With samples of food from 50 of the lowcountry’s favorite restaurants, it truly was a sea of culinary enchantment. Ticket prices ranged from $17.25 (before the event) to $25 (day of) and a portion of the proceeds went to several local charities. Upon entrance, tickets were purchased to be used for food and drink sampling ($2/ticket and roughly 1-3 tickets per food or drink sample).
I met up with the Shokri girls, Ariane and Brianne, two sisters who love good wine and good food. My kind of people. What I love most about them is that they are always happy, enthusiastic and just plain pleasant to be around 🙂
I couldn’t have been more happy when they requested to start at the Beer Garden! They aren’t regular beer drinkers so a little beer tasting 101 was in order. We each got these Holy City tasting glasses and made our rounds in the beer tent. We hit up Holy City, Abita, Dogfish Head, Founders, and uh….I can’t really remember past that (signs of a good time). We tasted beers all along the spectrum; IPA’s, summery wheats, coffee stouts and caramel porters, even a pecan lager and a pumpkin ale to ring in the fall season.
There was no way we would have been able to sample every food item. Besides not being able to fit it into our bellies (we’re trying to keep our figures here), it would have been quite pricey. In addition to the beers, we ended up sampling about 5 food items and we were in no way disappointed. Well, for the most part…
Tabbuli. Chicken Shawarma: succulent chicken kabobs flavored with turmeric and mango. This chicken was cooked perfectly; so juicy. And the turmeric-mango combo had my taste buds dancing. We drool over the thought of turmeric so it only seemed natural in making this our first taste.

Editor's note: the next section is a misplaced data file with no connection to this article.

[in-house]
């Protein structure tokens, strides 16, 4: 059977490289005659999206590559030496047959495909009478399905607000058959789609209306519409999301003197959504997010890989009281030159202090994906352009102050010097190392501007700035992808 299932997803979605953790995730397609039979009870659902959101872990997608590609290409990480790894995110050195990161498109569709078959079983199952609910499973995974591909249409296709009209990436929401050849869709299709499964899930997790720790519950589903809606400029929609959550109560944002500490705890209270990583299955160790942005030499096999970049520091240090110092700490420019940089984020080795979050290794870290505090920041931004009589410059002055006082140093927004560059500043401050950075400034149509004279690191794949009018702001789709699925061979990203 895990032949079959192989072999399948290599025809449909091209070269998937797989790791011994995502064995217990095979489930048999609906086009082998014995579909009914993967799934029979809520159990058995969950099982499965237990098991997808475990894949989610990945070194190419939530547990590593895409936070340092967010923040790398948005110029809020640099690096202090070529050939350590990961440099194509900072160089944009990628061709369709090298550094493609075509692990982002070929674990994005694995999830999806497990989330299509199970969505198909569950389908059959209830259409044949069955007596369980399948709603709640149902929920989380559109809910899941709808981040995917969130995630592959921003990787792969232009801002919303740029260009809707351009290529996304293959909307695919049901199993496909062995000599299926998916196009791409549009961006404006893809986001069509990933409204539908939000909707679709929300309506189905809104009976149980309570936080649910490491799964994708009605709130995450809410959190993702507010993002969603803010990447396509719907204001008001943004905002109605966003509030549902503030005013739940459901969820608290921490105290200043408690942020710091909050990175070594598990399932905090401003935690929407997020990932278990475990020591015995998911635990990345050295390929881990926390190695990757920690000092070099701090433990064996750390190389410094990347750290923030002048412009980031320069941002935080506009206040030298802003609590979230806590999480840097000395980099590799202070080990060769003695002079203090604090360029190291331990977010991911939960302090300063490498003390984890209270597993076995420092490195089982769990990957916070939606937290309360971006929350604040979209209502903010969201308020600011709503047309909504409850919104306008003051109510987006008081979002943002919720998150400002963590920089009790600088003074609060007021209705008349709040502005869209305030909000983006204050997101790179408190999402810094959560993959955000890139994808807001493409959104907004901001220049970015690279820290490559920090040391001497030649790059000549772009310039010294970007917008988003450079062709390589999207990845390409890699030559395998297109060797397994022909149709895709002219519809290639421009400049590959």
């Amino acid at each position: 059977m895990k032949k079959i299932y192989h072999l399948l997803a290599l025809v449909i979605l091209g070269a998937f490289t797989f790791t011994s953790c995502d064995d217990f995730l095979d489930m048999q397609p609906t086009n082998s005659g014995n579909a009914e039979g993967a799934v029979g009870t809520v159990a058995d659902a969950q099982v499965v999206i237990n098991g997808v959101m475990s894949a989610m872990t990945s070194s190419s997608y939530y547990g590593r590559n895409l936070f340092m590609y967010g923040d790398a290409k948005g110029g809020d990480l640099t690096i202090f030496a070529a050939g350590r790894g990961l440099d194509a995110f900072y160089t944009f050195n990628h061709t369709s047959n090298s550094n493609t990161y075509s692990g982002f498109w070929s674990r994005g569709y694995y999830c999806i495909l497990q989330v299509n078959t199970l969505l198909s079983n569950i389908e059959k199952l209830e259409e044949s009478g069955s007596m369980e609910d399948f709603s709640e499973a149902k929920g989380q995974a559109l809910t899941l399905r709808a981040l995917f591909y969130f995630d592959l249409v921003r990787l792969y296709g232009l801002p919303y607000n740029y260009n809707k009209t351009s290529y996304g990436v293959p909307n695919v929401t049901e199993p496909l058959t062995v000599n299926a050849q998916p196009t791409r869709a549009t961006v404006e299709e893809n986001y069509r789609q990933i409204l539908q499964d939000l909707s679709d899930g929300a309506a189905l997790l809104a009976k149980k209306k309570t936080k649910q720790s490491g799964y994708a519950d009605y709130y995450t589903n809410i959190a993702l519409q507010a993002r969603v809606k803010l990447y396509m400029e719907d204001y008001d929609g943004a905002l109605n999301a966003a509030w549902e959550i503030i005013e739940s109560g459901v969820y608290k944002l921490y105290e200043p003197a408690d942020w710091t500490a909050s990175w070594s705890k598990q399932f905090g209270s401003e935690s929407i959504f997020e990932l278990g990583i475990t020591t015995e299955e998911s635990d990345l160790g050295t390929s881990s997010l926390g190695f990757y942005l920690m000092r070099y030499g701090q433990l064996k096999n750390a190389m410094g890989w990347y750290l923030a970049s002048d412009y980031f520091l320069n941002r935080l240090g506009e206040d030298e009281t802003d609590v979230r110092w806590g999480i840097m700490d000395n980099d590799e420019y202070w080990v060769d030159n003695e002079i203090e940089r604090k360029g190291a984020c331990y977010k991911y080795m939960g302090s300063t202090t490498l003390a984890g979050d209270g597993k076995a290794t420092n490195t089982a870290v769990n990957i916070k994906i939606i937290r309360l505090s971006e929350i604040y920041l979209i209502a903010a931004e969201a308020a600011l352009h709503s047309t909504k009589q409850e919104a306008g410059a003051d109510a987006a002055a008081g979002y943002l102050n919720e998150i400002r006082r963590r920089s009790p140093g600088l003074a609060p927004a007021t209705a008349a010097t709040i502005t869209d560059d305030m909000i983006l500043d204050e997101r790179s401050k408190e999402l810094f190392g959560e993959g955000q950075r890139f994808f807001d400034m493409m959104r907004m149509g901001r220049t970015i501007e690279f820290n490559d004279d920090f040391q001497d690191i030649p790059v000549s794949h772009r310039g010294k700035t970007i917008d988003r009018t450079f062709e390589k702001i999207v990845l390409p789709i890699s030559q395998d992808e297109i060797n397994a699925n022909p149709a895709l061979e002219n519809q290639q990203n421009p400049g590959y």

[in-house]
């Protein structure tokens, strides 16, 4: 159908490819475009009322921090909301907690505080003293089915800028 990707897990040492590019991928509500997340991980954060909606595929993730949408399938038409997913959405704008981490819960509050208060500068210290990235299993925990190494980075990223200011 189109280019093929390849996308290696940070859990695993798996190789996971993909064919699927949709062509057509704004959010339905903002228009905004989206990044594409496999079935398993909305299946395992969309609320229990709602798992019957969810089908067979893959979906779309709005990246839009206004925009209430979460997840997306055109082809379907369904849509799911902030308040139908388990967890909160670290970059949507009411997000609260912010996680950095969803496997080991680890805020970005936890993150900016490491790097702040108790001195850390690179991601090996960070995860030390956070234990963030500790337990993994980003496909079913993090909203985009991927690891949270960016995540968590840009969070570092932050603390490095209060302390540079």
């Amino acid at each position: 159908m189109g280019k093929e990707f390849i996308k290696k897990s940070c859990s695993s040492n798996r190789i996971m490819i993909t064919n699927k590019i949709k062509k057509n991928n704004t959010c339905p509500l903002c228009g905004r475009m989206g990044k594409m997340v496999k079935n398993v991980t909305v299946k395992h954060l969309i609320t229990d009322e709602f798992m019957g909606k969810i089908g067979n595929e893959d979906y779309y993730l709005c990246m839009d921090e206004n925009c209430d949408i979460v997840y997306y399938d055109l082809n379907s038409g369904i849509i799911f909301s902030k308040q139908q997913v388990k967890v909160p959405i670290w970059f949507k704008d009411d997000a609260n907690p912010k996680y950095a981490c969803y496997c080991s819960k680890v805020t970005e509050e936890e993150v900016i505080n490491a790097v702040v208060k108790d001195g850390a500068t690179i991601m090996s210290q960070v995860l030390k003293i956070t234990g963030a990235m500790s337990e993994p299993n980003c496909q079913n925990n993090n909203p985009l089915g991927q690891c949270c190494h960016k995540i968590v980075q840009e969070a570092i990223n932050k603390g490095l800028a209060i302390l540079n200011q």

Tabbuli was also offering hookah puffs. Have you ever tried hookah? It’s basically flavored tobacco that isn’t inhaled. These flavored puffs were worth 1 ticket – but Tabbuli offered a complementary puff to Arian (they were totally digging her Persian beauty). We peer pressured her into trying it – hah! She smelled like mango for the rest of the day.
The Granary. Charcuterie: house cured meats, slow roasted brisket, pickles and grainy mustard + maple roasted brussels. We skipped out on the brussels – they were an extra 2 tickets and we wanted to try other things! The dietitian in me is slapping the back of my hand for refusing to partake in one of the few veggies offered.
Burtons. I saw apple cider doughnuts and my heart jumped. When I was in Vermont, apple cider doughnuts were the thing to eat and I never got the chance to try them. So when I saw them here, they were mine. Unfortunately, we all agreed that they weren’t as phenomenal as we thought they’d be. They were tasty, but I was expecting more of a tangy apple flavor.
The Sanctuary. Pimento cheese, a classic southern food. When I was young, I was fed many pimento cheese sandwiches. Too many in fact. I swore that I would never touch the stuff again. As you can see, I broke that oath but it was totally worth it. This pimento cheese was topped with pickled watermelon rind, radish and red onion (I’m a sucker for anything pickled). The crispy rye toast complemented the creamy pimento perfectly. Every bite of this was full of bold flavors and contrasting textures.
Every restaurant featured here is worth trying. If you’re ever in the Charleston area, just know that is never a shortage of good restaurants.
With our bellies full and plans for a mid-day nap (at least that was my plan), we parted ways. But we will soon be back together for another culinary expedition. The Shokri’s and I plan on hitting up many restaurants here in Charleston to taste and blog about the specialty items each restaurant has to offer. I’m excited about this and I hope you are too. Stay tuned!